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Executive Order Triggers H-1B Jitters in Silicon Valley

By David Jones
Apr 19, 2017 9:50 AM PT
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President Donald Trump on Tuesday signed a long-anticipated executive order that addresses a campaign promise to begin shifting the country toward the "Buy American, Hire American" strategy that appealed to much of the industrial working class population in the Rust Belt states.

The order calls on the U.S. government to shift purchasing toward domestically produced goods. It also sets in motion a change in immigration policies, which could exclude many qualified foreign professionals from Silicon Valley firms.

Trump's speech and signing ceremony Tuesday afternoon followed his appearance at the Snap-On Tools headquarters in Wisconsin, a state he narrowly won despite its usual role as part of the Democratic Party's blue firewall in the upper Midwest.

"For too long we've watched as our factories have been closed and our jobs have been sent to other faraway lands," Trump told attendees at the event.

More than 70,000 U.S. factories have been lost since China joined the World Trade Organization, he noted.

End the Lottery

The executive order will end the practice that allowed "Buy American" programs to be circumvented by excessive waivers and endless exemptions, Trump said, noting that American workers have been losing out in an economic environment that has favored cheap, subsidized foreign goods.

Trump touched briefly on the H-1B visa issue during his speech, noting that visas are granted in a "totally random" lottery system, and saying that was the wrong approach.

"Instead, they should be given to the most-skilled and highest-paid applicants, and they should never, ever be used to replace Americans. No one can compete with American workers when they are given a fair and level playing field," he said.

If the present system is flawed, it's not clear what an effective replacement would look like, however.

"Large technology companies want more highly educated foreign candidates for H-1B, and many hope that a study would help them," said Peter Vogel, a partner in Gardere, Wynne Sewell.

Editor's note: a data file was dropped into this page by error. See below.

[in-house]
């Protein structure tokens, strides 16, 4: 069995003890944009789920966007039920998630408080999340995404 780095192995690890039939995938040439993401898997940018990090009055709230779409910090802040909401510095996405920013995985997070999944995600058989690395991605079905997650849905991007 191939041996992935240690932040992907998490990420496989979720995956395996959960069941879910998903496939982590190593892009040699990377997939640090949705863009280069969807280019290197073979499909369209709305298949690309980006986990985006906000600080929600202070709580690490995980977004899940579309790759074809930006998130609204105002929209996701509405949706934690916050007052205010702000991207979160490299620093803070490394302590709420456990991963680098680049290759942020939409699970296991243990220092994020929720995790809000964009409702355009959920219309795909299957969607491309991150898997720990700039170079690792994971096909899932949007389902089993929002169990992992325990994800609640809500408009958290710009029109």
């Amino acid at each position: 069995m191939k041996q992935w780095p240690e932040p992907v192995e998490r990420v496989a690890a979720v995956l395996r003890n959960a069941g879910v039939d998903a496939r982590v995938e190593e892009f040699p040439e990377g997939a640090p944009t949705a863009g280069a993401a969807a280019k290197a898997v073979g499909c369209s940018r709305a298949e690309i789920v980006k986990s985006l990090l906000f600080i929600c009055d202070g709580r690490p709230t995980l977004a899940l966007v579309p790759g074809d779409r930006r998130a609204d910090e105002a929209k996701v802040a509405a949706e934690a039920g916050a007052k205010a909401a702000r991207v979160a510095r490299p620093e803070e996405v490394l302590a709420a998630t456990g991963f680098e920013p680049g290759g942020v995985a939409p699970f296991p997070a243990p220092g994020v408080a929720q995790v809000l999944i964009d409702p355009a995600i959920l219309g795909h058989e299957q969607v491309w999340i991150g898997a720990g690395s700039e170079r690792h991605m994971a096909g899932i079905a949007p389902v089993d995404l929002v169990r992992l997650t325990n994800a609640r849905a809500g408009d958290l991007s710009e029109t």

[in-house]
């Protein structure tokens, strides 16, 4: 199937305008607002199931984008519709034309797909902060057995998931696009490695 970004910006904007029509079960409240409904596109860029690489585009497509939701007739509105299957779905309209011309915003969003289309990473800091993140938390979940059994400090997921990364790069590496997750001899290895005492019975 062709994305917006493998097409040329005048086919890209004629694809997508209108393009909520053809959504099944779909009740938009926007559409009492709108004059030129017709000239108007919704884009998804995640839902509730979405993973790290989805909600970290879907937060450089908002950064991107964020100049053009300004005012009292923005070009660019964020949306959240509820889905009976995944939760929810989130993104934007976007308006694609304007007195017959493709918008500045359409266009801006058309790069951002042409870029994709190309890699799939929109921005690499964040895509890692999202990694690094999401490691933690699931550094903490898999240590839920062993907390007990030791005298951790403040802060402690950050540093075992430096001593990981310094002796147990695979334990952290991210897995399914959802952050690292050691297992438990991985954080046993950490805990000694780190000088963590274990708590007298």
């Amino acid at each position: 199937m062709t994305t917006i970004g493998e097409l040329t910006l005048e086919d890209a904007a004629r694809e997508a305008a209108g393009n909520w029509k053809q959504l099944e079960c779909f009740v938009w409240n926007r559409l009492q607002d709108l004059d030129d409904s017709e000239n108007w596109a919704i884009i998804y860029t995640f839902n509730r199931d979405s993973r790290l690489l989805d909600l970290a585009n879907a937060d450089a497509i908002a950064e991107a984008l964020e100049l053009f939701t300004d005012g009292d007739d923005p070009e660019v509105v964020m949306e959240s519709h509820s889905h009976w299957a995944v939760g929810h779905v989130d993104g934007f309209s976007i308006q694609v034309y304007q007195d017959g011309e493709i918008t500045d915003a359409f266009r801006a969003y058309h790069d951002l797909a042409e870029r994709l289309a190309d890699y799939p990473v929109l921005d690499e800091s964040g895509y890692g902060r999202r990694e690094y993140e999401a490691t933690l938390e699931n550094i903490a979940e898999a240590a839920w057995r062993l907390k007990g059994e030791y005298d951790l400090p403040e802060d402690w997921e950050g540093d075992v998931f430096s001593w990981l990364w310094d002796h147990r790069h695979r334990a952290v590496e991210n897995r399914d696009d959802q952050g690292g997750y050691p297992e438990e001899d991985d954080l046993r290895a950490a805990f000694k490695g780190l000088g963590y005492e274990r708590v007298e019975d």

Many potential candidates lose out in the current complex lottery system, he told the E-Commerce Times.

Best and Brightest

Many Silicon Valley firms hire workers from India through the H-1B visa program, and they recruit them directly when they complete their engineering studies at major American colleges and universities, noted Charles King, principal analyst at Pund-IT.

"One concern among IT vendors is that if the H-1B program is highly restricted, it would damage their ability to hire the 'best and the brightest' minds to their workforce, no matter what their country of origin," he told the E-Commerce Times.

Trump has made a wide range of statements about the program, King added, sparking concerns about its future funding, confusion over the actual implications of the executive order, and worries about the long-range implications for existing workers and their companies.

Call to Action

The Consumer Technology Association on Tuesday called on Congress to take immediate action to address visa and immigration reform. CTA President Gary Shapiro praised Trump for calling attention to abuses in the program, and said the program needs to focus more on merit.

Congress should take the lead by passing reforms that are "fair, effective and efficient," he urged. Legislators need to show leadership to help the technology industry support about 15 million American jobs and billions of dollars contributed to the U.S. economy.


David Jones is a freelance writer based in Essex County, New Jersey. He has written for Reuters, Bloomberg, Crain's New York Business and The New York Times.


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What's most likely to cost a company your customer loyalty?
a major product fail
major unethical corporate behavior
public advocacy of social or political views I oppose
a really bad customer service experience
stagnation -- I'm attracted to innovation
none of the above -- I'll stick through thick and thin